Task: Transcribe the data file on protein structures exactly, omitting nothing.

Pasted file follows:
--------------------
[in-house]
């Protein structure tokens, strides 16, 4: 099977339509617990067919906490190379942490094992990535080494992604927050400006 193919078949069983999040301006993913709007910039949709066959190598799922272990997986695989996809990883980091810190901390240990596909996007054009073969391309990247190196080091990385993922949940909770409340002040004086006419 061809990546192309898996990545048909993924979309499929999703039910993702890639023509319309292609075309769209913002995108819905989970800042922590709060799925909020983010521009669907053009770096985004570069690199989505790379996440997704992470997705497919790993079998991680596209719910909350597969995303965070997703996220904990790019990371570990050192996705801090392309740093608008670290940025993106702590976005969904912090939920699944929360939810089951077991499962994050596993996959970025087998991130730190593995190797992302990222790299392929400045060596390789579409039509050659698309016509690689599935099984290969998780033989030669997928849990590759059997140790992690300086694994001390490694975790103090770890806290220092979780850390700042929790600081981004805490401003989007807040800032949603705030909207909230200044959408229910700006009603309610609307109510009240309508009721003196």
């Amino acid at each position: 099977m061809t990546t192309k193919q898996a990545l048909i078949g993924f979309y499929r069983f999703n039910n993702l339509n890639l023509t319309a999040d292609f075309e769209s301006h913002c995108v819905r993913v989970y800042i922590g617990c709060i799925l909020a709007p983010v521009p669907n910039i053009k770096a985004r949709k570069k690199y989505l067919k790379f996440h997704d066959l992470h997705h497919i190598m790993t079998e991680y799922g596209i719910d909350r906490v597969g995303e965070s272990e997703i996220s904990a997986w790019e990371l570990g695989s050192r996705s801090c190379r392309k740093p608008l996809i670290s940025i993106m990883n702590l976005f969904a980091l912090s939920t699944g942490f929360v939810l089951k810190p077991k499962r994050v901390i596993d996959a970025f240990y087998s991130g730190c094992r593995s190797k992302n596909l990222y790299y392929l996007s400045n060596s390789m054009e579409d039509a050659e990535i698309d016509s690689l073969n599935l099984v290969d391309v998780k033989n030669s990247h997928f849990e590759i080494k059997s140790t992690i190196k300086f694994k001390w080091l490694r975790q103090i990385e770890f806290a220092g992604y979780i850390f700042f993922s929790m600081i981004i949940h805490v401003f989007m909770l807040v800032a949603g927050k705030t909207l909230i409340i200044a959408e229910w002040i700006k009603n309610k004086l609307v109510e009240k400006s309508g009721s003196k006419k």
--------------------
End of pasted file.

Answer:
[in-house]
């Protein structure tokens, strides 16, 4: 099977339509617990067919906490190379942490094992990535080494992604927050400006 193919078949069983999040301006993913709007910039949709066959190598799922272990997986695989996809990883980091810190901390240990596909996007054009073969391309990247190196080091990385993922949940909770409340002040004086006419 061809990546192309898996990545048909993924979309499929999703039910993702890639023509319309292609075309769209913002995108819905989970800042922590709060799925909020983010521009669907053009770096985004570069690199989505790379996440997704992470997705497919790993079998991680596209719910909350597969995303965070997703996220904990790019990371570990050192996705801090392309740093608008670290940025993106702590976005969904912090939920699944929360939810089951077991499962994050596993996959970025087998991130730190593995190797992302990222790299392929400045060596390789579409039509050659698309016509690689599935099984290969998780033989030669997928849990590759059997140790992690300086694994001390490694975790103090770890806290220092979780850390700042929790600081981004805490401003989007807040800032949603705030909207909230200044959408229910700006009603309610609307109510009240309508009721003196």
């Amino acid at each position: 099977m061809t990546t192309k193919q898996a990545l048909i078949g993924f979309y499929r069983f999703n039910n993702l339509n890639l023509t319309a999040d292609f075309e769209s301006h913002c995108v819905r993913v989970y800042i922590g617990c709060i799925l909020a709007p983010v521009p669907n910039i053009k770096a985004r949709k570069k690199y989505l067919k790379f996440h997704d066959l992470h997705h497919i190598m790993t079998e991680y799922g596209i719910d909350r906490v597969g995303e965070s272990e997703i996220s904990a997986w790019e990371l570990g695989s050192r996705s801090c190379r392309k740093p608008l996809i670290s940025i993106m990883n702590l976005f969904a980091l912090s939920t699944g942490f929360v939810l089951k810190p077991k499962r994050v901390i596993d996959a970025f240990y087998s991130g730190c094992r593995s190797k992302n596909l990222y790299y392929l996007s400045n060596s390789m054009e579409d039509a050659e990535i698309d016509s690689l073969n599935l099984v290969d391309v998780k033989n030669s990247h997928f849990e590759i080494k059997s140790t992690i190196k300086f694994k001390w080091l490694r975790q103090i990385e770890f806290a220092g992604y979780i850390f700042f993922s929790m600081i981004i949940h805490v401003f989007m909770l807040v800032a949603g927050k705030t909207l909230i409340i200044a959408e229910w002040i700006k009603n309610k004086l609307v109510e009240k400006s309508g009721s003196k006419k």